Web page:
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    What’s Next After Brexit? – Synergy FX Forex Market News | Monday 27th June, 2016

    Forex Market News | Monday 27th June, 2016

    The widespread reaction to the United Kingdom’s decision to leave the European Union (EU) has dramatically changed the technical conditions across the Foreign Exchange market. While the “Brexit” was clearly a political event, it has acutely altered the market’s “group psychology”; which is the cornerstone of technical analysis.

    For example, the GBP/USD traded from a new yearly high, at just above 1.5000, to its lowest level in 30 years in less than 8 hours; the widest trading range in the history of the pair. From a technical perspective, it’s reasonable to believe that stop levels and option positioning were all wiped out on Friday. In this sense, if price support is where buyers are enticed, and price resistance is where sellers offer supply, then technical levels of the GBP will have to be rebuilt over time.

    As a result of the breakdown of many technical components, volatility looks to be the name of the game for the short to mid-term. Fears that the UK’s exit will inspire other nations to do the same are not unwarranted, and FX investors should be cognizant that Brexit is not an uniquely European problem. All global financial markets have been propped up by central bank policy makers; especially from the ECB, FED and the BoJ.

    As such, the FX market may show a blithe response to most of the economic releases on this week’s schedule. However, now that the FED FUNDS futures market has entirely priced out any rate normalization for 2016, Tuesday’s US GDP report could get a rate adjustment back on the radar. The final reading for Q2 GDP is forecast to print at 1%, which is twice as strong as the last GDP data. In addition, US Consumer Confidence is due early Wednesday morning and is expected to show a sharp rebound to 93.1%.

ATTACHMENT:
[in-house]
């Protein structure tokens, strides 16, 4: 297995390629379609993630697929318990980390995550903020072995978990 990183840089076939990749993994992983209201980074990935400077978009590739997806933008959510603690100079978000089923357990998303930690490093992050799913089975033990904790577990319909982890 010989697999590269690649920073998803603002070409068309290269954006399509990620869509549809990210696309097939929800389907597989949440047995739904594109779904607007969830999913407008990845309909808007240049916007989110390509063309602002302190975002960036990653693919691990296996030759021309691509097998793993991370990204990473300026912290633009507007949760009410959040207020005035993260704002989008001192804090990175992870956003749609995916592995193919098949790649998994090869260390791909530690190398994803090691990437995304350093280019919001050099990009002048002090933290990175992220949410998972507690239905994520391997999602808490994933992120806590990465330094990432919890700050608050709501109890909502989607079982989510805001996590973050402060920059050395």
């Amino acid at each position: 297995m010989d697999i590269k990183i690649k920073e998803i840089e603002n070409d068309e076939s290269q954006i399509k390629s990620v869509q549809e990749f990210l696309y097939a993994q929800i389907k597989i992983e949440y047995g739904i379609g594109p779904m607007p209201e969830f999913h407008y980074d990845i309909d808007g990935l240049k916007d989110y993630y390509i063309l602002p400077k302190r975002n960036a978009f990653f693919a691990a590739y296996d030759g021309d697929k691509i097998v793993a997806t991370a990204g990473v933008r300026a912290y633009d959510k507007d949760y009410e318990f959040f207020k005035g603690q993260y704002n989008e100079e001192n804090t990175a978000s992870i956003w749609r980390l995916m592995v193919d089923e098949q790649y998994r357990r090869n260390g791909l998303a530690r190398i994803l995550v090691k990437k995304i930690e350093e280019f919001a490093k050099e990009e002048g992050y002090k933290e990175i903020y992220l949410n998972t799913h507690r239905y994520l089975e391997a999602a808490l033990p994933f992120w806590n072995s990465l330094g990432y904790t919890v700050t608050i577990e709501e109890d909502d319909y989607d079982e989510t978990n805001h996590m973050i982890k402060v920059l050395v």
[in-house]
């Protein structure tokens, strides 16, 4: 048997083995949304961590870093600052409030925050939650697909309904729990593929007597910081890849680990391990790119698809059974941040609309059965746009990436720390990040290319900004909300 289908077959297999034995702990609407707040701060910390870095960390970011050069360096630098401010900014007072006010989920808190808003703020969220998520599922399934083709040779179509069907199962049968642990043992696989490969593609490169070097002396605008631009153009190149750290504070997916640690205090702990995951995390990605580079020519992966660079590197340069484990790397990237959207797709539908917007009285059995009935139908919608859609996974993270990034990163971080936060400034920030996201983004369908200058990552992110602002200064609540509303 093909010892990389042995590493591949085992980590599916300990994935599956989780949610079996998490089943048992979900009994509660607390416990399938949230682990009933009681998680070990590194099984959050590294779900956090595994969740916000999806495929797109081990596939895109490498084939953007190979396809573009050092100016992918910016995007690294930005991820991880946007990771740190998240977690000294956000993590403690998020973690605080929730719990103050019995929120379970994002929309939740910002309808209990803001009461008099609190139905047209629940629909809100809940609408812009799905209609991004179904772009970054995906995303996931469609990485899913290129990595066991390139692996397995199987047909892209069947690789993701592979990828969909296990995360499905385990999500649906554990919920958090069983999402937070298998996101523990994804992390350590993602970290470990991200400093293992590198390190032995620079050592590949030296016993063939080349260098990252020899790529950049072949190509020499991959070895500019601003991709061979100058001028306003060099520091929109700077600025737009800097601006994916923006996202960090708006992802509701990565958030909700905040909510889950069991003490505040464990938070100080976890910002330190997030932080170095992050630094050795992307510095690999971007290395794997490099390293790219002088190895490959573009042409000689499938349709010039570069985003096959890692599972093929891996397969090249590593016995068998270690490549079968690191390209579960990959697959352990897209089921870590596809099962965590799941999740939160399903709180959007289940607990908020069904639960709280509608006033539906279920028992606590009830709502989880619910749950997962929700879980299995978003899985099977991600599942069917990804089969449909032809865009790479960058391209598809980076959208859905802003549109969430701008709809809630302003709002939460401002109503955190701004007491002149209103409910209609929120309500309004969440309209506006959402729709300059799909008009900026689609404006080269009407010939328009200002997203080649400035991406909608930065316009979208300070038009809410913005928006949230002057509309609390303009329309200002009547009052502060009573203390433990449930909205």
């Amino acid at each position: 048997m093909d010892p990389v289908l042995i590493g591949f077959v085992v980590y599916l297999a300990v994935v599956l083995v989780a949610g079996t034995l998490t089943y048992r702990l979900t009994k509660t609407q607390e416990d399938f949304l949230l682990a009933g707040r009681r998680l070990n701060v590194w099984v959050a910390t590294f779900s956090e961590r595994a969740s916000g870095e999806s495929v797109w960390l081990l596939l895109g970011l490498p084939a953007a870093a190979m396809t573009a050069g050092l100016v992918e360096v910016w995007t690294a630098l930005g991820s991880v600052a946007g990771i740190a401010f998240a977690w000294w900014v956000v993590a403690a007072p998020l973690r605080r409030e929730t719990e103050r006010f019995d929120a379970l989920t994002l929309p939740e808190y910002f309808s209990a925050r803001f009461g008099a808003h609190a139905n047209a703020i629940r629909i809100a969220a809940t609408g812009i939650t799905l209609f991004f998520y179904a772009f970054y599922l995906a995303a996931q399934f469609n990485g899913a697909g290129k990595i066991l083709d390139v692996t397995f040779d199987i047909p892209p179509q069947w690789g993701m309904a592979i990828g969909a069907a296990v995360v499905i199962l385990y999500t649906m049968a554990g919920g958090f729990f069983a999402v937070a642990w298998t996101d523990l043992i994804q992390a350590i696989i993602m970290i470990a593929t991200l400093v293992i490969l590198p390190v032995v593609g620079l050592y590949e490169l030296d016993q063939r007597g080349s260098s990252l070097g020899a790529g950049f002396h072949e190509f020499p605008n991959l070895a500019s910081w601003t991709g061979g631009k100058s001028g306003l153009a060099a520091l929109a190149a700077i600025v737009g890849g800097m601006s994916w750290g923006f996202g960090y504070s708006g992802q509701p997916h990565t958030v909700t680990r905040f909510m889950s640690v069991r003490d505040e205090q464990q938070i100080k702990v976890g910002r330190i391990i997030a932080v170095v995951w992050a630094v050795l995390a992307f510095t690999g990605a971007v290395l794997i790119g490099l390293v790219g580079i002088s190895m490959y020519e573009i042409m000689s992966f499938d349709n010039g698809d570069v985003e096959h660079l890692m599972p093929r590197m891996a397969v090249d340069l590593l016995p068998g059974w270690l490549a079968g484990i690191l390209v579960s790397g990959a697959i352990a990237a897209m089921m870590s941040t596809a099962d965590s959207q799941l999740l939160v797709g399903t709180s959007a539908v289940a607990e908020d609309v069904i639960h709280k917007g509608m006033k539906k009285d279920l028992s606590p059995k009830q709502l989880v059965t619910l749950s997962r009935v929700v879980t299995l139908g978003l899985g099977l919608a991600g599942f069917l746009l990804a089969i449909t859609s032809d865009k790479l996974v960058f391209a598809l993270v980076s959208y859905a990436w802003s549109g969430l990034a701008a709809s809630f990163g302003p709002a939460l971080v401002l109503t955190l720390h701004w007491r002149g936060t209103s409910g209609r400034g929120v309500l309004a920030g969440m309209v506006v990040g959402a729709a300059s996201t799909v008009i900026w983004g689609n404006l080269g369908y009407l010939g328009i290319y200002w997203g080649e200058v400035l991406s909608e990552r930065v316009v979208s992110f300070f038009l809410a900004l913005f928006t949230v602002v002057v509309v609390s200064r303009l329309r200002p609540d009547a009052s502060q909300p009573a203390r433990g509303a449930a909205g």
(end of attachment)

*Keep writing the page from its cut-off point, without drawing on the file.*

On balance, today’s price action is still driven by the post-referendum confusion but a rebound in global equities would provide an opportunity to take positions based on a broader set of fundamentals and previous technical inflection points.

    As such, we suggest medium-term traders look to sell the EUR/USD into the 1.1180 level with an initial target of 1.1010 and a 1.1265 stop. These levels may seen way out of range at the moment but the currency market has a tendency of reverting quickly after sharp, event based moves.

    The USD/JPY has held above the 100.00 level on a steady flow of comments from Japanese government and BoJ officials. After Friday’s brief plunge below 100.00, the bar for central bank intervention has been lowered significantly. With a full slate of Japanese economic data scheduled for later in the week, the outlook for growth, inflation and capital spending could all turn more gloomy.

    We suggest that medium-term traders can work bids in the 100.60/70 area for an initial target of 102.75 with a 99.40 stop.   

    The AUD/USD has held well above Friday’s .7305 low and is still above the 30 day moving average at .7340. The Aussie has worked as a fairly reliable risk barometer  in the past and the fact that it hasn’t fallen through .7300 suggests the heighten volatility may be transitory. We suggest short-term traders look to buy AUD/USD at .7420 with an initial target of .7570 with a .7345 stop.

    The GBP/USD has started the week below 1.3300 as speculation about the negotiations around Article 50 continue without much clarity. Several MPs resigning over the weekend, a new petition calling for a second referendum vote and mixed comments from EU members in Brussels have all weighed on the Sterling. However, the probability that the Pound will find a base in the next 24 hours is worth having a buy order in the market.

    We suggest short-term traders can look to buy GBP/USD at 1.3240 o/s with an initial target of 1.3460 and a 1.3160 stop.

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